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I would like to know if the magnetic field is in "the x-y plane". Does this mean the field lines are actually parallel to the visible line x or y? Or does it mean the field lines are parallel to the z-axis and crossing the x-y plane?

enter image description here

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Neither. "In the XY plane" means "perpendicular to the Z axis". It doesn't mean they are either parallel to X or Y - it could be at 45° to either of these axes.

The equation of a plane is sometimes written as

$$(\vec{x} - \vec{x_0})\cdot \vec{n} = 0$$

Where $\vec{x}$ is any point on the plane, $\vec{x_0}$ is a known point on the plane, and $\vec{n}$ is the normal to the plane (in this case, the Z axis). That expression basically shows that any vector in the XY plane is perpendicular to Z (since the dot product is zero).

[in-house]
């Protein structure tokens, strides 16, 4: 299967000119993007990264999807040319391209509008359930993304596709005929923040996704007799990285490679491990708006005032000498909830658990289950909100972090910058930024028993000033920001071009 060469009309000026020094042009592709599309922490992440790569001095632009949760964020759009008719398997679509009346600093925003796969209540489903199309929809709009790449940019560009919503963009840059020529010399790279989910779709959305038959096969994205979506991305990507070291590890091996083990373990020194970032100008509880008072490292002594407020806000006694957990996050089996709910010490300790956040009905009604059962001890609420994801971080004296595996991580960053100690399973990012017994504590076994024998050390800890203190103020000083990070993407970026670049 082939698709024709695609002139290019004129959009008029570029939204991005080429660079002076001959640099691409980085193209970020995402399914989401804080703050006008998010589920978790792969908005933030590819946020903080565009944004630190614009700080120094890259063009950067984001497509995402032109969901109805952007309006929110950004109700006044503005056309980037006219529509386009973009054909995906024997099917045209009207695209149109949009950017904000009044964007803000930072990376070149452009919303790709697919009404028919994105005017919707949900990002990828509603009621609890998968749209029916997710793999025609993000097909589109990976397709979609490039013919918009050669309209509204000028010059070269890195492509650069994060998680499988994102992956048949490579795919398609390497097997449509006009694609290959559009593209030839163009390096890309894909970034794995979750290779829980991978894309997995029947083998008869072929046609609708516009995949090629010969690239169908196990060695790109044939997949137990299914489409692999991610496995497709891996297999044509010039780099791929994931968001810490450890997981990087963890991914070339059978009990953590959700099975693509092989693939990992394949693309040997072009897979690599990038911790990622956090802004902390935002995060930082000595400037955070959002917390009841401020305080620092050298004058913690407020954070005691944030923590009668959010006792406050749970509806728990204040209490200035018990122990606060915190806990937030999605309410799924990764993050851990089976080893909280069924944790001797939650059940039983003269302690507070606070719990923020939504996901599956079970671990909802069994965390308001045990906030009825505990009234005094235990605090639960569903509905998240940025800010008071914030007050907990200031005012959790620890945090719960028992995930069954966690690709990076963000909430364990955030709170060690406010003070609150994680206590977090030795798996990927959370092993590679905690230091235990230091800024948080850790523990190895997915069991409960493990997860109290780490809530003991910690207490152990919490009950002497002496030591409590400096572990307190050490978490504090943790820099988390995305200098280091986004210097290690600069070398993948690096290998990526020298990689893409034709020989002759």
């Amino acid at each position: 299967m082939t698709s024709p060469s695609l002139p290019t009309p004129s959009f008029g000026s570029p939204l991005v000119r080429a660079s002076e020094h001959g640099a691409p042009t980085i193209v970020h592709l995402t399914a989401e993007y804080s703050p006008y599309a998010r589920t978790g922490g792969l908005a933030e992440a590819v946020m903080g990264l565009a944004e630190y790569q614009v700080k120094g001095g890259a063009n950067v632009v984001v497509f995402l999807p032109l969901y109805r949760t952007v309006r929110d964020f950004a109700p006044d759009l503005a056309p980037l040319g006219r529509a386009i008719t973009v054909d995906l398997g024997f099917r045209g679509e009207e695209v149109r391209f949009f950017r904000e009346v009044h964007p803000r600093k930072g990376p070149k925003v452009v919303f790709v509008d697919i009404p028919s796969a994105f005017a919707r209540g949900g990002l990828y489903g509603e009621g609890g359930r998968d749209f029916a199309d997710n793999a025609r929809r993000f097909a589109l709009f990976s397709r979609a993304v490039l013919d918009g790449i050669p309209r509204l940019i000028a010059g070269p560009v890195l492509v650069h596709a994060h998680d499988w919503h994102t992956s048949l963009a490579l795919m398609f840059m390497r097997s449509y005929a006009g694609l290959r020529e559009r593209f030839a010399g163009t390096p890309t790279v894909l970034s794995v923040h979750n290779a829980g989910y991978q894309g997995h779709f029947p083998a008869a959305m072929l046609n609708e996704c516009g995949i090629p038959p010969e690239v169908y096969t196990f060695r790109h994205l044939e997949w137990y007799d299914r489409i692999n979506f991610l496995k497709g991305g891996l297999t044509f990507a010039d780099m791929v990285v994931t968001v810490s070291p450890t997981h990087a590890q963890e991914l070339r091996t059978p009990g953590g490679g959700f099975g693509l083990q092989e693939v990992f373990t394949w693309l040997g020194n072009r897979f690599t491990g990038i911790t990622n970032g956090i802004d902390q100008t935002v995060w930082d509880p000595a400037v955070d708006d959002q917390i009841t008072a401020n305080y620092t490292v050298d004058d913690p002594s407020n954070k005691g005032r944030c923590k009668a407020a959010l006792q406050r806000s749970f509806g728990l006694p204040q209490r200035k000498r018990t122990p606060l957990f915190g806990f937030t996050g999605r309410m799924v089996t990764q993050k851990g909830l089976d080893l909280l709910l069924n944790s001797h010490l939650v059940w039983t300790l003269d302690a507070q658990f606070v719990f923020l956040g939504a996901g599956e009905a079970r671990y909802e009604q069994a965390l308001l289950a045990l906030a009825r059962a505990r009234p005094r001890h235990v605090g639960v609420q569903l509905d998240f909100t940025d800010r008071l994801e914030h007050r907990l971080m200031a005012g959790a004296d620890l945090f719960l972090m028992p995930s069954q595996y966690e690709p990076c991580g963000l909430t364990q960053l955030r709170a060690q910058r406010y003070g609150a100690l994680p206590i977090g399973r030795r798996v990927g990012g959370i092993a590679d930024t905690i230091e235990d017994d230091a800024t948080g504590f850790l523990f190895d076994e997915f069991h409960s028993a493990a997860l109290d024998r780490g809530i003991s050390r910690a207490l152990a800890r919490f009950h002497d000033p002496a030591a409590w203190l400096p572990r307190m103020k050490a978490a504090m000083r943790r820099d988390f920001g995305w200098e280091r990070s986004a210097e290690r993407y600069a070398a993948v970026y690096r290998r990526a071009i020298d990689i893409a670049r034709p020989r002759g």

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  • $\begingroup$ The drawing in the OP is troubling though. $\endgroup$
    – Gonenc
    May 28, 2015 at 19:19
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    $\begingroup$ @gonenc - I agree. Looking closely, I think that $B_0$ is in the XY plane, with $Z$ sticking out of the page. It shows the $X$ component of the $B$ field... $\endgroup$
    – Floris
    May 28, 2015 at 19:21

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